Image of Stratford Tony parish rectory roof showing 16th century timber frame

Its transformation to posh rectory happened in the later 16th century when Lawrence Hyde acquired the advowson (the right to recommend a clergyman to a ‘living’ in the parish) from the Crown in 1560. Lawrence Hyde was part of the influential Hyde family of Wiltshire, he had benefitted greatly from the acquisition of land and property following the Dissolution of the Monasteries. He held a lease from William Earl of Pembroke, of Wardour Castle and Park around the time he was granted the advowson at Stratford Tony. Members of the Hyde family held it for over 126 years up to 1686, when it then transferred to Edward Fawconer of Sarum.

By 1671 the glebe terrier noted a substantial rectory house comprising …A mansion house, a brew house, a wood house, a barn, a stable, a fodder house besides some skillings (cowsheds), an orchard, 2 gardens…. Lawrence and his son Robert Hyde installed three members of their own family as clerks at Stratford Tony. It is very likely, the patronage of the Hyde family resulted in substantial investment in the parsonage house, including the addition of a smart Georgian wing. This was extended further in 1791 by Reverend Stockwell, the rector at that time, who commemorated it with a datestone.

The Return of the Great Bustard (Otis tarda)

on Friday, 25 September 2015.

As a self–taught, amateur bird watcher, I am always eager to spot unusual birds, especially if they are in Wiltshire. I am yet to book a date with the Great Bustard Group (a dedicated band of Bustard enthusiasts), who provide an escorted trip out on Salisbury Plain for a reasonable fee. If you want to just go out and spot yourself a Great Bustard, it is very much discouraged. These birds are very private and shy- very easily alarmed. It is best to be guided by the experts so as not to upset the slowly expanding Wiltshire population.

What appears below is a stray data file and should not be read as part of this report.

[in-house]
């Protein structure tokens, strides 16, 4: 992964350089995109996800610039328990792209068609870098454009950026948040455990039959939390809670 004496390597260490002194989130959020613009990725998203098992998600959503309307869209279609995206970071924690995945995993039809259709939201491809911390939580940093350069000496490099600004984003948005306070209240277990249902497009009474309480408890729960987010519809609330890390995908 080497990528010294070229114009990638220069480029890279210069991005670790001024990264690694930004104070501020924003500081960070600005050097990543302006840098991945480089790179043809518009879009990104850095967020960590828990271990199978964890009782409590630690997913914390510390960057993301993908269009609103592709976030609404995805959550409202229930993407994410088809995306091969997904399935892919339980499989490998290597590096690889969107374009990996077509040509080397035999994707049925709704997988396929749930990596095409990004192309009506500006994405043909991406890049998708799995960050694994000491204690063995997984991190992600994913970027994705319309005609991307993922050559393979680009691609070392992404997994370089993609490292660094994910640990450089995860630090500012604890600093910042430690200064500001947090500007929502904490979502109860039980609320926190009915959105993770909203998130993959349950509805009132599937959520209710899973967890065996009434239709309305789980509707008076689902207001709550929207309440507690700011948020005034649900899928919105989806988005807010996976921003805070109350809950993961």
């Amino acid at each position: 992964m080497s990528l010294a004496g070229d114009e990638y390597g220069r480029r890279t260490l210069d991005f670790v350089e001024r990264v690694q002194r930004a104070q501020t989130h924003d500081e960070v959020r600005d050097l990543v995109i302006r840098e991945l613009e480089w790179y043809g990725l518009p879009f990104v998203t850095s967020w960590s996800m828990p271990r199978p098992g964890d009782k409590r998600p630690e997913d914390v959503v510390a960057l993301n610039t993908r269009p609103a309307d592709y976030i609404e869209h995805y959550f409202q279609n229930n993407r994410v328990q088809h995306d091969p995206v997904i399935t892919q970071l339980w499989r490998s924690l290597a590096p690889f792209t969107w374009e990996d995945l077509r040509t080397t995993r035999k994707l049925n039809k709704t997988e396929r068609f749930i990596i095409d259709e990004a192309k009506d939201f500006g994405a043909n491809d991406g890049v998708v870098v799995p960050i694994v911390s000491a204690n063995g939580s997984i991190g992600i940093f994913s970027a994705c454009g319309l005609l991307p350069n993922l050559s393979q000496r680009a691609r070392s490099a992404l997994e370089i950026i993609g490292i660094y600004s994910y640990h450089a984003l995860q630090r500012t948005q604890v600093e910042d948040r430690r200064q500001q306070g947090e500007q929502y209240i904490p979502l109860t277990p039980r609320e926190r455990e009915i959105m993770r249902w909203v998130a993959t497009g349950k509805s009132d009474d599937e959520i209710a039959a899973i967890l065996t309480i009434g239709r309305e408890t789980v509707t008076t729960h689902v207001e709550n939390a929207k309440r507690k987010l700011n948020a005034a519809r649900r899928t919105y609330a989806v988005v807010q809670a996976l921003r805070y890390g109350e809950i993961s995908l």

Wiltshire has always been quite partial to the Great Bustard. Not only was it a palatable bird but also popular, especially in Georgian times, as a trophy to hang on ones wall. Even in the early 19th century, when numbers were considerably dwindling, naturalists were still bagging themselves a specimen; this was to prove to others of their sighting to avoid being scoffed at in scientific circles.

Until recently, it was understood that the Great Bustard had been native to Britain for thousands of years. Archaeological evidence has been found in various parts of the country and previous examinations of skeletal remains have been passed off as those of the Great Bustard. Now, with the advance of science and DNA screening, the specimens which have been re examined have been found to be those of the Common Crane (Grus grus). It is now believed that the first migrants came from the Iberian Peninsula during the late medieval period and not before the 16th century. This conclusion has been deduced from the lack of historical documentation ie. household accounts, feast lists and market prices. Also, there is no name for the Great Bustard in Saxon.

logos1

Accredited Archive Service